Yes, Snorting Chocolate Is the New Rave!

Marketing Chocolate as a Drug

“Holy mesolimbic dopamine system Batman!” commented a user called “Sceptical Cat” regarding a Washington Post story. “You can now snort chocolate — but should you?” Sceptical Cat points out that we tend to associate snorting with illicit substances such as cocaine that have rewarding, and potentially lethal, consequences.

The Washington Post describes “Coco Loko, a ‘snortable’ chocolate powder” as “being marketed as a drug-free way to get a buzz.” Its inventor, Nick Anderson, says the cacao-based powder’s effects are “almost like an energy-drink feeling, like you’re euphoric but also motivated to get things done” and last between 30 and 60 minutes.

The Food and Drug Administration (FDA) has not approved the product, although similar substances are legally available elsewhere. AOL News reports that snorting chocolate has become “all the rage” in European nightclubs. “[Cacao powder] sends a rush of endorphins into users’ bloodstreams, which can give them a euphoric feeling.”

Health Effects of Snorting Chocolate Powder Are Unknown

The actual health effects of snorting Cacao powder are not known. This is probably because the plant contains several active chemicals with unclear pharmacologic properties. One chemical found in dark chocolate is called epicatechin. Some of the chemicals, such as epicatechin, have vasodilatory properties that can increase blood flow and oxygen supply to the brain which provides a sense of increased energy.

Chocolate also includes morphine-like substances that create a rewarding experience by stimulating the mesolimbic dopamine system in the brain. The release of dopamine following chocolate insufflation (that’s “snorting” to the layperson) produces a feeling of warmth and happiness which is similar to what happens when users ingest other drugs of abuse. Maybe it is not just a cliché to say one is addicted to chocolate!

Reporters who are covering the trend of chocolate insufflation seem to believe that snorting has only recently been invented. Ironically, that’s not the case. Some native South American tribes have used shamanic rituals that involve snorting for thousands of years. Tribal groups in South America still use insufflation of hallucinogens as part of healing and spiritual rituals.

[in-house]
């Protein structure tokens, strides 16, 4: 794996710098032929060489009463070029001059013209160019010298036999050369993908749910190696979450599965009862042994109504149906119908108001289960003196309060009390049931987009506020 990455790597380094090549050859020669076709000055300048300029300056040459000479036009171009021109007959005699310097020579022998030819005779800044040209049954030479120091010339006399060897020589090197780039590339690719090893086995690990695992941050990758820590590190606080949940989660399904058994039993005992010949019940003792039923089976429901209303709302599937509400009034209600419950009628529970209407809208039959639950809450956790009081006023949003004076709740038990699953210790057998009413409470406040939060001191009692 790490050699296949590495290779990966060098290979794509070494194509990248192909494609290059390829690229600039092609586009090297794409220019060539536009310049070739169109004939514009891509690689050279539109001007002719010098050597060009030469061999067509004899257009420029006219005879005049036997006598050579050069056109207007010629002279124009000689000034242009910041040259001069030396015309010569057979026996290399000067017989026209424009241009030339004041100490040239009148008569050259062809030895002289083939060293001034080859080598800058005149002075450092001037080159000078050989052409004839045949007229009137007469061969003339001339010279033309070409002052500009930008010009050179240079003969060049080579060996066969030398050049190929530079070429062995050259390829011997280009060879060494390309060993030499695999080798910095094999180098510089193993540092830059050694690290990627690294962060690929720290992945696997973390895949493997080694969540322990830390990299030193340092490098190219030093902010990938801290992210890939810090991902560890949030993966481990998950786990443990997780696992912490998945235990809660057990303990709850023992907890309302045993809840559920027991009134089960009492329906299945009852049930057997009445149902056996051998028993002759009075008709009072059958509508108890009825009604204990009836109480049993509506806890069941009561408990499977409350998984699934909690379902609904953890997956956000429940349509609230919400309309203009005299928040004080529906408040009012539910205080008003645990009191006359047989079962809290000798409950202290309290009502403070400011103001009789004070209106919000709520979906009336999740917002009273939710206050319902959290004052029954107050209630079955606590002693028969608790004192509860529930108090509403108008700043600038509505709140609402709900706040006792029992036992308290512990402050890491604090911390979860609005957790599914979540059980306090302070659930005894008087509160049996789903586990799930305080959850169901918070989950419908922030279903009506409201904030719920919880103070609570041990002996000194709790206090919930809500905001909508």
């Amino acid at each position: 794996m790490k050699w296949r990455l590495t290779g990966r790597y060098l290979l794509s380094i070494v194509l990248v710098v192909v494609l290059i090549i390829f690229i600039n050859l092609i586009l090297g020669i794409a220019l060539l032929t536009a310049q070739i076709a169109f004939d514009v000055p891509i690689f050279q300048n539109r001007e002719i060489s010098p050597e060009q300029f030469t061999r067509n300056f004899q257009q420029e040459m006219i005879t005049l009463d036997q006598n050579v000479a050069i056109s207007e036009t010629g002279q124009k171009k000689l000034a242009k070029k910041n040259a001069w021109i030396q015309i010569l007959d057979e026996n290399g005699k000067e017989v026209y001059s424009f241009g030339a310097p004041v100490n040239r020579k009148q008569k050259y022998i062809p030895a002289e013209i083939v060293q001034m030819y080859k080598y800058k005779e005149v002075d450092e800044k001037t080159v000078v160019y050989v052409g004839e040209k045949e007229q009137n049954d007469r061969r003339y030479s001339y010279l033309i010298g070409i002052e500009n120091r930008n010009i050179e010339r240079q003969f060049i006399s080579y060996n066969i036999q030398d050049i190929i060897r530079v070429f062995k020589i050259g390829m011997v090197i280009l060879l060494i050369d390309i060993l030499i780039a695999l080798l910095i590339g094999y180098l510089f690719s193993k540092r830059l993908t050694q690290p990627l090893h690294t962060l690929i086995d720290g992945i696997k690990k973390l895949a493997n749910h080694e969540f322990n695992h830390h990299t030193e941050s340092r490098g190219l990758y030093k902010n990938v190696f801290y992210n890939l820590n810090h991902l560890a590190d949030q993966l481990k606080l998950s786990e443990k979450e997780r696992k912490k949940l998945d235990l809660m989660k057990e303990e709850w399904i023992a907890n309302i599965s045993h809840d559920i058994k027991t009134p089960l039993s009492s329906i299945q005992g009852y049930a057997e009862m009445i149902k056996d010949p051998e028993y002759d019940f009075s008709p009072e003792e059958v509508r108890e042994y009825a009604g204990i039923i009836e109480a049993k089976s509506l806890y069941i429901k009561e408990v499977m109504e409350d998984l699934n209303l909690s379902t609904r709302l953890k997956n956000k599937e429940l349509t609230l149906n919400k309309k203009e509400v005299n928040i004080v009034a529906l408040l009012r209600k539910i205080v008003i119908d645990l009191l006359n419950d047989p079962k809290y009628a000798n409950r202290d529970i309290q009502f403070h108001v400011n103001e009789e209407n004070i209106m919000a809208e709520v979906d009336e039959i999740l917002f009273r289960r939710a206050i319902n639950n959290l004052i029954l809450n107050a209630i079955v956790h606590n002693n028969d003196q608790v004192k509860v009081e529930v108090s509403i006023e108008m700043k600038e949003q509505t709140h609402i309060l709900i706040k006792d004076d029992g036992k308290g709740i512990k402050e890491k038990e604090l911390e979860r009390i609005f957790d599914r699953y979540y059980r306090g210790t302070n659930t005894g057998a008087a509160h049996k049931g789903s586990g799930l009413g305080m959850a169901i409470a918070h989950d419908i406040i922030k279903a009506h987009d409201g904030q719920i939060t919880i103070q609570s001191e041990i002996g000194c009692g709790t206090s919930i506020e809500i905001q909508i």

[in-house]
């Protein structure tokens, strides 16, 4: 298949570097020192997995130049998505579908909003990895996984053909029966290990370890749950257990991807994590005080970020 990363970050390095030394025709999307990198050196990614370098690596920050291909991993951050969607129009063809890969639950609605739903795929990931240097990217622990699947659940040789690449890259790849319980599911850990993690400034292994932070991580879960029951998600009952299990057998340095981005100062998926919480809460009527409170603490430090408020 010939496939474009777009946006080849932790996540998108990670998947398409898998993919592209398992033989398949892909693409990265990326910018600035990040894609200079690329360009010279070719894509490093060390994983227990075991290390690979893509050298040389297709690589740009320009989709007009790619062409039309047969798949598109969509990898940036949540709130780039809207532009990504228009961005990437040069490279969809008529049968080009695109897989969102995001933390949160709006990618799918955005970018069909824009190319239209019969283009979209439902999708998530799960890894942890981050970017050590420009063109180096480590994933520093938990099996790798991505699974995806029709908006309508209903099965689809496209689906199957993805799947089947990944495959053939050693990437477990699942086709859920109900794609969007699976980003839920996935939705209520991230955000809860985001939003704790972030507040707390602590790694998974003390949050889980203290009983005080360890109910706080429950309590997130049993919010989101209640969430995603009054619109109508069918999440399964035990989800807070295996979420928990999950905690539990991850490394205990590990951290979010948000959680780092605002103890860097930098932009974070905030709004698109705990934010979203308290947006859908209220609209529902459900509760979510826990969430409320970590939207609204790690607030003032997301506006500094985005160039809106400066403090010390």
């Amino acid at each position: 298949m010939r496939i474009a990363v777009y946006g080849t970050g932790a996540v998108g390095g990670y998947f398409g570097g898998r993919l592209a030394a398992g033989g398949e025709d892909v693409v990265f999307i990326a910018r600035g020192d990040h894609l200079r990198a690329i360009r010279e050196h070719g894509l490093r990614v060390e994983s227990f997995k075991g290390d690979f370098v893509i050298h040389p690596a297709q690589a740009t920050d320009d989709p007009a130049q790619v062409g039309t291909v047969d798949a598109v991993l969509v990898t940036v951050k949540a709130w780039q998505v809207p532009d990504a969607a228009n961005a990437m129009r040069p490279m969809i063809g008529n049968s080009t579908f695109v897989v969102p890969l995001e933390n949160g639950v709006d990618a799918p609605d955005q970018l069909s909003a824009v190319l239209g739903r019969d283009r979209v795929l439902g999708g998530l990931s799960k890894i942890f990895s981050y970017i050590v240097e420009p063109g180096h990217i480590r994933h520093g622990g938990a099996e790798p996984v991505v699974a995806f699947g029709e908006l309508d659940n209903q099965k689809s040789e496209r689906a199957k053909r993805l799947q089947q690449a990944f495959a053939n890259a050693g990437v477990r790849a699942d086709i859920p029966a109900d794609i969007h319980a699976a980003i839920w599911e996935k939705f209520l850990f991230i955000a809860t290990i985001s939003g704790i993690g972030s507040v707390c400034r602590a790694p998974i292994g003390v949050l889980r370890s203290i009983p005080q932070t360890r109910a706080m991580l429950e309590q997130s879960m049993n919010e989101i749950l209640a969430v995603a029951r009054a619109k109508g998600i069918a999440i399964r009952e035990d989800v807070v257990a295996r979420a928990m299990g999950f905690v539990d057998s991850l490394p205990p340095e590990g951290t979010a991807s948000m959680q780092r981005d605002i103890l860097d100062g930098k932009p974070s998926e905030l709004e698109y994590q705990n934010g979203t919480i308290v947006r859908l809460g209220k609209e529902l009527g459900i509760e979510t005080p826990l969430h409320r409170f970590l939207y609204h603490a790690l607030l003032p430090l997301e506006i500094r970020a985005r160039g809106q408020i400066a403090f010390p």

Even people who snort illicit substances in America often have rituals like those of the shamans. Selection of paraphernalia, environments, and locations for snorting may be part of the rituals. Rewarding experiences associated with snorting can reinforce the practice, and that often leads to more snorting.

Why Do People Snort Substances?

So why do people snort? Snorting is a way to ingest a drug or substance such as chocolate into the brain more quickly than if it’s taken orally. Nasal insufflation allows for substances to be absorbed through the nasal mucosa. The nasal mucosa is highly vascular, allowing for most drugs to enter the blood rapidly. The process also allows the substance to bypass the liver and avoid early metabolism which allows more of the drug to reach the brain faster.

Drugs can be atomized to be delivered by nasal insufflation (as an alternative to fluids that can be injected or solids that may be ingested as tablets). Small amounts of highly concentrated drugs can be effectively administered rapidly with nasal insufflation. There are several medications that are intended to be administered intranasally. These include analgesics (such as ketorolac or fentanyl), benzodiazepines (for example, lorazepam or midazolam), antidotes (naloxone, for instance), antihistamines (such as azelastine or olopatadine), and steroids (triamcinolone, fluticasone, and so forth).

ADFs Can Prevent Snorting Opioids 

Snorting opioids is one abuse technique that has caused considerable harm. The risk of mortality from opioids that are snorted is more than 2.5 times the risk from orally abused opioids. This is why there are now abuse deterrent formulations being developed that are intended to deter abuse of snorted opioids.

In its report, “Abuse-Deterrent Opioids — Evaluation and Labeling Guidance for Industry,” the FDA explains how manufacturers can create safer formulations. Industry is trying, among other things, to create opioids that can’t be crushed, grounded, melted, or otherwise altered and then snorted.

People have been snorting substances for their pleasure, enlightenment, health, or to get high for thousands of years. It not likely that science is going to prevent snorting from occurring — nor should it, because there can be medicinal benefits to nasal insufflation. But if the substance in question is chocolate, all I can say is “Holy olfactory, Batman! Chocolate is meant to be eaten, not snorted.”


  1. Susan Stephenson on July 25, 2017 at 12:14 am

    Regarding the survey tally this far…Every day, as a rare dz advocate, I hear, non stop, about people with chronic pain who have been well managed with opiates long term all being denied access to opiates now. Fear of DEA, FDA, fear of everything as prescribing pain mgrs. Likewise, the incidence of (confirmed) suicides, I am also learning about more and more as the pain crisis worsens for those in chronic pain with horrible diseases which have zero treatments, let alone cures. Just wondering, who is tracking the stats of suicides as result of their resumption to pain because of barriers that have been created? And, bigger question, just how accurate are the reporting of such suicides related to lack of pain mgt. in pts. once well managed with opiates? There is not an opiate crisis. There is a pain crisis.

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